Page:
The Attorney General Kiryowa Kiwanuka has asked High Court to dismiss with costs an application by two lawyers challenging the controversial coffee deal between the government of Uganda and Uganda Vinci Coffee Company Limited.
Henry Byansi and Micheal Aboneka petitioned the High Court in April 2022 challenging the agreement signed by Ramathan Ggoobi, the Secretary to Treasury on behalf of the government, and Enrica Pinetti, the board chairperson of Uganda Vinci Coffee Company Limited on February 10, 2022, to process and export Uganda’s coffee on grounds that it is illegal and irrational.
The lawyers asked the High court to declare the actions of the Minister of Finance and Economic Development to handpick Uganda Vinci Coffee Company Limited to solely manage the coffee business, set coffee prices and related products in disregard of able Ugandan firms an infringement on the right to own property and open competition as well as economic rights of coffee farmers in the country.
The agreement grants Uganda Vinci Coffee Company Limited exclusive rights to buy Uganda’s coffee before the government can look at other players. The agreement also exempts the company from Import duty tax, Stamp duty, value-added tax, National Social Security Fund, and Pay as You Earn for ten years. The company also reserves the right to determine the coffee prices in the country on top of enjoying electricity subsidies and other benefits.
The Attorney General intends to rely on evidence contained in an affidavit by the Acting Director of Economic Affairs in the Ministry of Finance, Planning, and Economic Development, Moses Kaggwa in his defense. In his affidavit, Kaggwa states that the agreement does not give Uganda Vinci Coffee company any authority to manage production, export, and set prices of coffee beans and its related products.
He contends that all the required legal, administrative, and consultative processes were adhered to and the execution of the agreement by the government was informed by the overall government policy to invest in value addition and specifically agro-processing in line with the National Coffee Policy and National Coffee Act of 2021.
“…I have been informed by my lawyers in the Attorney General’s Chambers that legal due diligence was conducted prior to clearance of the deed and it was determined that the company was validly existing, incorporated under the laws of Uganda, had its returns up to date and the parties to the Agreement were authorized and had the capacity to execute the agreement on behalf of the parties’, reads Kaggwa’s affidavit in part.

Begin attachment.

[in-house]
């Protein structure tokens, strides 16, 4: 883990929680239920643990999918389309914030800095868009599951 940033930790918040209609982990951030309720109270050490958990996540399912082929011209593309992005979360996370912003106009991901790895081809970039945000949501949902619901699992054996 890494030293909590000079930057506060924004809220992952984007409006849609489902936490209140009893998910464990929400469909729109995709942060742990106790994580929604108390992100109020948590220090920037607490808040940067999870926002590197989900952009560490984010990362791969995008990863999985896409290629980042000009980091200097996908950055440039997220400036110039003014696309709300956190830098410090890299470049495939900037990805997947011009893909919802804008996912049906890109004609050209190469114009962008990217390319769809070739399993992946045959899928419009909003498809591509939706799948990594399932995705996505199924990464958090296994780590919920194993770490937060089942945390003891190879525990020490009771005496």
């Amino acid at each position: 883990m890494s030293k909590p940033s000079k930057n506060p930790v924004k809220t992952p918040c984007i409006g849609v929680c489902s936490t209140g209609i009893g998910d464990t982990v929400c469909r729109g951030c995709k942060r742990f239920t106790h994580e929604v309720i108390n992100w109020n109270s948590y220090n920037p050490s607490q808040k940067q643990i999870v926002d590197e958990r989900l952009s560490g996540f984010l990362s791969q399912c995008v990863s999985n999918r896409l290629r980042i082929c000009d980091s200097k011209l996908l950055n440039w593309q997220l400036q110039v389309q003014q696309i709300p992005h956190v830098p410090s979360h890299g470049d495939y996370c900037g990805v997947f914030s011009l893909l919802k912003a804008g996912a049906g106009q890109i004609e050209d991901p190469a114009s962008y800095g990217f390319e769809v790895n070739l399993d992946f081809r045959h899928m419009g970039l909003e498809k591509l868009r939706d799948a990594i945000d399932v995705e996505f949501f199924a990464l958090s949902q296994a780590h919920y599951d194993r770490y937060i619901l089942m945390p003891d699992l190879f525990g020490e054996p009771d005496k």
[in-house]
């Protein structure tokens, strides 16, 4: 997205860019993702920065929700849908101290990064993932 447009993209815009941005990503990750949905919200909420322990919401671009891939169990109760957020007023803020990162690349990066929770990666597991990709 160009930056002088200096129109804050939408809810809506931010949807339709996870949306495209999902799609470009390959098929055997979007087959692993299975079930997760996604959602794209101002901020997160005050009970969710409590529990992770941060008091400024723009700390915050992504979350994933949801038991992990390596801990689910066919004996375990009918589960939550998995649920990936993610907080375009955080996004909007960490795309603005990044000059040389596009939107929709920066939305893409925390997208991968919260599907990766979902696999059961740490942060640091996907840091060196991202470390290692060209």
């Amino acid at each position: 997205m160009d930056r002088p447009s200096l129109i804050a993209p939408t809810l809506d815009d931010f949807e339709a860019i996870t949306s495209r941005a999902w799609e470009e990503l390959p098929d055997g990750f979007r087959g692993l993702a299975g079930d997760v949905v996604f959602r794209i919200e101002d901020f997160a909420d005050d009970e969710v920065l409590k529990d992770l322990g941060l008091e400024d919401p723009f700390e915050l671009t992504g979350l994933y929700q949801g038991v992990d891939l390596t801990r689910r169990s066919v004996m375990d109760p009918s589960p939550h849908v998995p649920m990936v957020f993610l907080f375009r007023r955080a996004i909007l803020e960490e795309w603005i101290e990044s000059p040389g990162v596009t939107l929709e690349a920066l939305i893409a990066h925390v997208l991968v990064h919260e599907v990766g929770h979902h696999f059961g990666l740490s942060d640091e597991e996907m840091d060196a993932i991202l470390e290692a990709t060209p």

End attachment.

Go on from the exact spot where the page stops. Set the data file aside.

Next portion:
Adding that, “…the Ministry of Finance, Planning and Economic Development carried out consultations with officials of Uganda Coffee Development Authority whose mandate is to promote good practices in all the value chains of the coffee industry.”
According to Kaggwa, Vinci obtained an investment license from Uganda Investment Authority and was granted a lease for land at plot 738 for 49 years to establish a coffee processing facility, adding that it qualifies to be given incentives by the government within the terms stipulated under the investment Code Act of 2019.
Kaggwa further adds that the government undertook to give priority supply of coffee to Vinci in order to ensure the sustainability of its operations, adding that there is no contractual or legal obligation for any coffee farmer to sell his or her coffee to Vinci company. The case is fixed for hearing on August 18th, 2022 before the Civil Division Judge Emmanuel Baguma.
Last month, the Sectoral Committee on Trade, Tourism, and Industry in Parliament unanimously called for the termination of the agreement on grounds that it contravened the Constitution and other tax laws. Aboneka and Byansi have since submitted the decision of parliament to the court for review and quashing the coffee agreement.